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Figure 3

Paul Sietsema (American, b. 1968)

2008

Medium 16mm film; black and white and color, silent; 16 min. Measurements No Measurements Credit Purchase: Gift of the Friends of the 2008 Carnegie International in honor of Richard Armstrong and The Henry L. Hillman Fund Accession Number 2009.2 Location Not on View

Narrative

Paul Sietsema is a sculptor of space whose "objects" are meditations on the ambiguity of vision and perception. He works primarily in film and sculpture—though he also makes collages, drawings, photographs, and books—and his oeuvre fluctuates between three-dimensional objects and flat, moving images, and between history and the present. Sietsema's techniques and processes vary from one project to the next. On more than one occasion he has meticulously reconstructed specific objects or environments—such as an 18th-century rococo salon or the 1960s apartment of a famous art critic—and then documented and investigated these handmade assemblages (and the spaces they occupy) using 16mm film. Influenced by the formal concerns of 1960s structuralist filmmaking, the artist consistently engages with cinematic and sculptural conventions, exploring various combinations of form, texture, color, space, and movement. His subject matter spans a geographic and temporal range, referencing modernist visual, filmic, and decorative art history, the production and consumption of images in contemporary society, and the cultural construction of perception. Yet in his work, historical content becomes recontextualized and flattened, presenting a kaleidoscope of fragmentary images in a "collapsed space." Figure 3, 2008, which debuted at the San Francisco Museum of Modern Art before appearing in Life on Mars, the 2008 Carnegie International, features faux archeological artifacts hand-made by the artist. Wishing to maintain control over each aspect of the project, Sietsema autonomously filmed and edited Figure 3. According to the artist, this approach "allows the degree and range of aesthetic manipulation and construction to be complex and all-encompassing." Figure 3, 2008, examines the intersection of photography and sculpture within the media of film. It takes as its subject rare images of indigenous ethnographic objects found in various locations, including the South Pacific region of Oceania prior to European colonization, and organizes them loosely around the notion of a burial site. Evoking the custom in ancient Egypt of placing mummified bodies in their tombs with accoutrements for the afterlife, Sietsema describes the conception of the grouping of objects in the film as having belonged to a metaphorical "individual" who has been "clothed in parts of history" that have been timelessly decontextualized and can be experienced in a purely phenomenological manner. Here, Sietsema has reimagined the objects as "sites," where "various formalized ideas intersect ... at the hand of material processes," manipulating the materials to explore their aesthetic and conceptual possibilities and subsequently filming them. For the artist, building these sculptural replicas of these objects has less to do with artifice than with his desire to immerse himself, through the act of making, in the very ideas of cultural production and consumption that his work interrogates, as well as to sever the objects from their historical obligations. —From acquisition narrative, 2009, by Douglas Fogle and Karin Campbell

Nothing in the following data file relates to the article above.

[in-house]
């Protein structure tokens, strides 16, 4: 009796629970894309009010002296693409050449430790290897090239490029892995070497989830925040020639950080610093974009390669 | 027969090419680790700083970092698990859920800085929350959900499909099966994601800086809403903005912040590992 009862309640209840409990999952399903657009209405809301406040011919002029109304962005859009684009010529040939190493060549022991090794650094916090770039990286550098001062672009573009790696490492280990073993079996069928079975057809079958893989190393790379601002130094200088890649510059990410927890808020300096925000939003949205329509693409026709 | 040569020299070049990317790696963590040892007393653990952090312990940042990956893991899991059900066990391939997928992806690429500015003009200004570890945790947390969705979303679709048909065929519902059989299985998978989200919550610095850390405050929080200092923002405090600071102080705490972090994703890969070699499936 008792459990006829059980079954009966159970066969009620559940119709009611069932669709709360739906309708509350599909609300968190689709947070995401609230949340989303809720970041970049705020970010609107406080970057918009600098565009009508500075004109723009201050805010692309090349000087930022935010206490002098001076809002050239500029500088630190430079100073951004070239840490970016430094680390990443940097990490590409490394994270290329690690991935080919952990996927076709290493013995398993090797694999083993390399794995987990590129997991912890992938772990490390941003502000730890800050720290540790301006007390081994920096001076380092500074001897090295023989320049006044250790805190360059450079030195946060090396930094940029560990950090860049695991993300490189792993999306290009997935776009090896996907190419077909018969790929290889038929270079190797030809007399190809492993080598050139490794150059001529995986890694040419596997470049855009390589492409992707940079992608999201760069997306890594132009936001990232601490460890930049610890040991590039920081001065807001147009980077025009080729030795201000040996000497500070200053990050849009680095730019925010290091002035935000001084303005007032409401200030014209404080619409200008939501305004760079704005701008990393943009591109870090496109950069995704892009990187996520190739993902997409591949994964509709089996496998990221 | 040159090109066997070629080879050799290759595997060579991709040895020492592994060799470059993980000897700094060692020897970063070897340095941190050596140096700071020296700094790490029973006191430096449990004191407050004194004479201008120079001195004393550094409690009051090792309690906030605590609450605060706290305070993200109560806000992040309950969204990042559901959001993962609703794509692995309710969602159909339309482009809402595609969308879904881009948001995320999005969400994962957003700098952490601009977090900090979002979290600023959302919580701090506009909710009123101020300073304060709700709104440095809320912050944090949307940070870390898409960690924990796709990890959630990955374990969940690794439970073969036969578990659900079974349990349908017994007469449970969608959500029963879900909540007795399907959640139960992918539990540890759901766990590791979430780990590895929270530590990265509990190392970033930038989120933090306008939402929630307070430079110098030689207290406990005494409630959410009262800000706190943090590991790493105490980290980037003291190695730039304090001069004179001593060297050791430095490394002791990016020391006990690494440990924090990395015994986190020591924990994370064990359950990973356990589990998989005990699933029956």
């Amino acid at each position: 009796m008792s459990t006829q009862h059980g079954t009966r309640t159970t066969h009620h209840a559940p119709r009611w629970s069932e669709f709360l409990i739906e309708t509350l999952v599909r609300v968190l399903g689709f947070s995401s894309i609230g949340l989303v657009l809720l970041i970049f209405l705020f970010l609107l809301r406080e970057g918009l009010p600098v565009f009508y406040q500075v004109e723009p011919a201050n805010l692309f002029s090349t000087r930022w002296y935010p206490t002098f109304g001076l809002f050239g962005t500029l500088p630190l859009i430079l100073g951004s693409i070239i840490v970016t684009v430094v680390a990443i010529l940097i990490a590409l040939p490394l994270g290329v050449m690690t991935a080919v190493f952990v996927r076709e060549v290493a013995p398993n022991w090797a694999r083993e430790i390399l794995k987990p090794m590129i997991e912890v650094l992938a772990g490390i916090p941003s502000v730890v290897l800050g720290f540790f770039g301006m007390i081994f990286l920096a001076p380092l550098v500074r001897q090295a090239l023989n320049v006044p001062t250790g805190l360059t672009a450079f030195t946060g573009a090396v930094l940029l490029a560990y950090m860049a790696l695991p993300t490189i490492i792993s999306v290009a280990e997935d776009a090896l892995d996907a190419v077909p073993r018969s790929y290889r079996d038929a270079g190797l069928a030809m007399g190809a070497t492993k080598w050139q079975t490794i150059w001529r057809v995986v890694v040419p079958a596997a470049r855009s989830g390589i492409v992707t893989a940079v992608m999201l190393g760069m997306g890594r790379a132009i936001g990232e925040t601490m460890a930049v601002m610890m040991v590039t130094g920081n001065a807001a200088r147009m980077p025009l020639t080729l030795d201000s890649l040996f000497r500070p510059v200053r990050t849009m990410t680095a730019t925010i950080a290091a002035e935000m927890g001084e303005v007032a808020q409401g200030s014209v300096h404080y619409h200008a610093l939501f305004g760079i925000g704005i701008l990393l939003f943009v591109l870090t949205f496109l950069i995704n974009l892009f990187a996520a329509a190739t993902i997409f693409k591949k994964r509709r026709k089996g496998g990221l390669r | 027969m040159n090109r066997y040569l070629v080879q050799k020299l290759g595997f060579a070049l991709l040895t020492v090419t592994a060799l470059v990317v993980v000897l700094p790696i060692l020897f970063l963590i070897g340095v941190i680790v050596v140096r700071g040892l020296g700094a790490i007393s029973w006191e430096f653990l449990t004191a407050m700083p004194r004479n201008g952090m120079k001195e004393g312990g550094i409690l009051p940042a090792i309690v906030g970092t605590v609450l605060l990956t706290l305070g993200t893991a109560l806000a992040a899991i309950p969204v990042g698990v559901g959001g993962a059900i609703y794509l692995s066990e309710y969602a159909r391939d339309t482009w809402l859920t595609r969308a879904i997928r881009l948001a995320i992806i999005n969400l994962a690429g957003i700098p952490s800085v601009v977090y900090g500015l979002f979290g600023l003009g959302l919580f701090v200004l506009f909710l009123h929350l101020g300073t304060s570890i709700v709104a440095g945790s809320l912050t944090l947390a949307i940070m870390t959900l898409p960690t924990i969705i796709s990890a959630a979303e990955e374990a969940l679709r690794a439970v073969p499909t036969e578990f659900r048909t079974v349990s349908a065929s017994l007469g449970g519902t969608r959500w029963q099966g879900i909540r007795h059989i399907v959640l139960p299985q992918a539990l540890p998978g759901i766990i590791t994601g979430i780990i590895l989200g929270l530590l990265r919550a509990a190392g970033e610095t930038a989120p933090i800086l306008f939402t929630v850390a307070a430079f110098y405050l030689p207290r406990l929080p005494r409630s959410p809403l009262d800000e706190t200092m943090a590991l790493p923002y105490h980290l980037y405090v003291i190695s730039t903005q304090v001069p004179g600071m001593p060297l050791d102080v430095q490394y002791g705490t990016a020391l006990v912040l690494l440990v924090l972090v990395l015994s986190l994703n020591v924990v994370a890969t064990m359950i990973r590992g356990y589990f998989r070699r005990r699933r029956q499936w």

Artist Bio

Commensurate with contemporary art's increasingly polyvalent practices, Paul Sietsema is a sculptor of space whose "objects" are meditations on the ambiguity of vision and perception. He works primarily in film and sculpture-though he also makes collages, drawings, photographs, and books-and his oeuvre fluctuates between three-dimensional objects and flat, moving images, and between history and the present.

Sietsema graduated from the University of California, Berkeley, in 1992 with a BA and the University of California, Los Angeles, in 1999 with an MFA. His work has been featured in solo exhibitions at venues such as De Appel, Amsterdam, and San Francisco Museum of Modern Art (both in 2008); Whitney Museum of American Art, New York (2003); Regen Projects, Los Angeles (2002); and Brent Petersen Gallery, Los Angeles (1998). Sietsema has recently been featured in group exhibitions at venues including Berlin Biennial for Contemporary Art (2008, cat.); Life on Mars, the 2008 Carnegie International; Moscow Biennale of Contemporary Art (cat.), Fast Forward: Contemporary Collections for the Dallas Museum of Art, Dallas Museum of Art (cat.), and Live/Work: Performance into Drawing, Museum of Modern Art, New York (all in 2007); Le Mouvement des Images, Musée National d'Art Moderne, Centre Georges Pompidou, Paris (2006, cat.); Ecstasy: In and About Altered States, Museum of Contemporary Art, Los Angeles (2005, cat.); Uncertain States of America: American Art in the Third Millennium, Astrup Fearnley Museet for Moderne Kunst, Oslo (2005-8, cat., traveled to Musée d'Art Moderne de la Ville de Paris, Center for Curatorial Studies, Bard College, Annandale-on-Hudson, New York, Serpentine Gallery, London, Reykjavik Art Museum, Iceland, Herning Kunstmuseum, Denmark, Centre for Contemporary Art, Warsaw, Musée de Sérignan, France, Galerie Rudolfinum, Prague, and Songzhuan Art Centre, Beijing); and Sonsbeek 9: Locus/Focus, Arnhem (2001, cats.).

—From acquisition narrative, 2009, by Douglas Fogle and Karin Campbell